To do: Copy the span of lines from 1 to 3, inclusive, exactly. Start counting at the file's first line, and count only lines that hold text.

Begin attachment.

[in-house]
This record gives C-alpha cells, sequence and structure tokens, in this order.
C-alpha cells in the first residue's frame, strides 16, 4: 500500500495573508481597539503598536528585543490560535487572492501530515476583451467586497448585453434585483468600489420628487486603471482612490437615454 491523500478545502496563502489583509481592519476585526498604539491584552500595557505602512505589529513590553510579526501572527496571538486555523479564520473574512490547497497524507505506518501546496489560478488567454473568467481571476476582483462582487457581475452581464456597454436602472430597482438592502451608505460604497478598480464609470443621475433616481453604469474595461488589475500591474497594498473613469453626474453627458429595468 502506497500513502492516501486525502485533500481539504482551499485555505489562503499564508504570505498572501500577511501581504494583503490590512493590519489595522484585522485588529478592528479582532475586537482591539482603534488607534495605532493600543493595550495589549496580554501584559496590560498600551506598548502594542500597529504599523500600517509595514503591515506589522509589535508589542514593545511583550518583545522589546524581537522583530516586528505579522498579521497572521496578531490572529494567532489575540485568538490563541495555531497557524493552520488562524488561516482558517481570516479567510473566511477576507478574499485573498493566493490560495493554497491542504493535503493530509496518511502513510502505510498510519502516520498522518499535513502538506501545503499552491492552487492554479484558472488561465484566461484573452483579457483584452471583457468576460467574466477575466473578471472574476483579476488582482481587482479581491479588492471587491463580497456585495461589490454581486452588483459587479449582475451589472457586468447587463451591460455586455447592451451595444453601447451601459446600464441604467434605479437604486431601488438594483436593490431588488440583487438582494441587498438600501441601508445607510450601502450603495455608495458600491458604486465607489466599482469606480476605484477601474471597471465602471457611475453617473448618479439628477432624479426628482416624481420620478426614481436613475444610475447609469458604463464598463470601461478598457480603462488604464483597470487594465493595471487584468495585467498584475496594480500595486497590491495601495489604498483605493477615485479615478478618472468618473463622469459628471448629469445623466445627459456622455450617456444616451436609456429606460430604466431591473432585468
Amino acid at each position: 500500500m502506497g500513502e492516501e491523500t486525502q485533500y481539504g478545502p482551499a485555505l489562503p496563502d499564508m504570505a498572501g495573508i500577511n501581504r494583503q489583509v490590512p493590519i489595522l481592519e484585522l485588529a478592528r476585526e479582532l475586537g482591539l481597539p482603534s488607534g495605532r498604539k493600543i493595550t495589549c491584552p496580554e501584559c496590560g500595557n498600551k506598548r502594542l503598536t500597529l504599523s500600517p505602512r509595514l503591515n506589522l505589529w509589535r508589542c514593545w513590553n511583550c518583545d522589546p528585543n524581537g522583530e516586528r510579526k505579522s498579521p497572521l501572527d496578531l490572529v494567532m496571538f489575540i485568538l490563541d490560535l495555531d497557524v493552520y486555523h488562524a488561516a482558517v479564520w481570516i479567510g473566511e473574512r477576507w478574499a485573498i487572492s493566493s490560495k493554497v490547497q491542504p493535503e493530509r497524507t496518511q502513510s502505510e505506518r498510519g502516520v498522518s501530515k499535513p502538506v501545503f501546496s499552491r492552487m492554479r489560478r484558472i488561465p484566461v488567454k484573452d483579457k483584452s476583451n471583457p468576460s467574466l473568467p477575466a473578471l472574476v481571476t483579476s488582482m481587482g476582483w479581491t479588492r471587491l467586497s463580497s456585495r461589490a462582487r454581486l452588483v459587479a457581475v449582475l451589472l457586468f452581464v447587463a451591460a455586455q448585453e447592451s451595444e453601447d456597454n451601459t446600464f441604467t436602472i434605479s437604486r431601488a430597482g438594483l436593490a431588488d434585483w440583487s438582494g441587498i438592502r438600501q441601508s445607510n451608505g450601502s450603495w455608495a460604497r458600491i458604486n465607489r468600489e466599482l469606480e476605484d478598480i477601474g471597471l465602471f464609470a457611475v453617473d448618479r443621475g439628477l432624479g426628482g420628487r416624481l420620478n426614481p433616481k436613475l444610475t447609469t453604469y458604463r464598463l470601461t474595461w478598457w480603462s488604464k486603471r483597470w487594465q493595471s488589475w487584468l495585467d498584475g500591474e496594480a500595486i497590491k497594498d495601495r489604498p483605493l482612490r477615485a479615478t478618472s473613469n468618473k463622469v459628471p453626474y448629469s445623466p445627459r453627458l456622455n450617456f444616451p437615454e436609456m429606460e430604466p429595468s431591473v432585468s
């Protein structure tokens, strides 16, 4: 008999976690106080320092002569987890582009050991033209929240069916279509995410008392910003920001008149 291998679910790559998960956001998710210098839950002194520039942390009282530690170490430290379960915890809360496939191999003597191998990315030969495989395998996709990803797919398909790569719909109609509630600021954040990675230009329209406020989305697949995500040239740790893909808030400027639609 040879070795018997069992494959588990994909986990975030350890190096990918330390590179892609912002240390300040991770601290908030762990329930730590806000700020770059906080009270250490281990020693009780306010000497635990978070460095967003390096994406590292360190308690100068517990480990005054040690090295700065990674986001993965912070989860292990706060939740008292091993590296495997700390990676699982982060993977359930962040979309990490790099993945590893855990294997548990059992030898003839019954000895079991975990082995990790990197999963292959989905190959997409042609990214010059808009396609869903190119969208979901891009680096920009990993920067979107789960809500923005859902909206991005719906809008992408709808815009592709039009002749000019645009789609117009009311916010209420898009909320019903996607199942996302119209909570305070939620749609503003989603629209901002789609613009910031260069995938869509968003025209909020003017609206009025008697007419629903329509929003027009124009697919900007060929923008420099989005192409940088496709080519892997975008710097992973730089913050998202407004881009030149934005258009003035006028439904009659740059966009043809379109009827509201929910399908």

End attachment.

[in-house]
This record gives C-alpha cells, sequence and structure tokens, in this order.
C-alpha cells in the first residue's frame, strides 16, 4: 500500500495573508481597539503598536528585543490560535487572492501530515476583451467586497448585453434585483468600489420628487486603471482612490437615454 491523500478545502496563502489583509481592519476585526498604539491584552500595557505602512505589529513590553510579526501572527496571538486555523479564520473574512490547497497524507505506518501546496489560478488567454473568467481571476476582483462582487457581475452581464456597454436602472430597482438592502451608505460604497478598480464609470443621475433616481453604469474595461488589475500591474497594498473613469453626474453627458429595468 502506497500513502492516501486525502485533500481539504482551499485555505489562503499564508504570505498572501500577511501581504494583503490590512493590519489595522484585522485588529478592528479582532475586537482591539482603534488607534495605532493600543493595550495589549496580554501584559496590560498600551506598548502594542500597529504599523500600517509595514503591515506589522509589535508589542514593545511583550518583545522589546524581537522583530516586528505579522498579521497572521496578531490572529494567532489575540485568538490563541495555531497557524493552520488562524488561516482558517481570516479567510473566511477576507478574499485573498493566493490560495493554497491542504493535503493530509496518511502513510502505510498510519502516520498522518499535513502538506501545503499552491492552487492554479484558472488561465484566461484573452483579457483584452471583457468576460467574466477575466473578471472574476483579476488582482481587482479581491479588492471587491463580497456585495461589490454581486452588483459587479449582475451589472457586468447587463451591460455586455447592451451595444453601447451601459446600464441604467434605479437604486431601488438594483436593490431588488440583487438582494441587498438600501441601508445607510450601502450603495455608495458600491458604486465607489466599482469606480476605484477601474471597471465602471457611475453617473448618479439628477432624479426628482416624481420620478426614481436613475444610475447609469458604463464598463470601461478598457480603462488604464483597470487594465493595471487584468495585467498584475496594480500595486497590491495601495489604498483605493477615485479615478478618472468618473463622469459628471448629469445623466445627459456622455450617456444616451436609456429606460430604466431591473432585468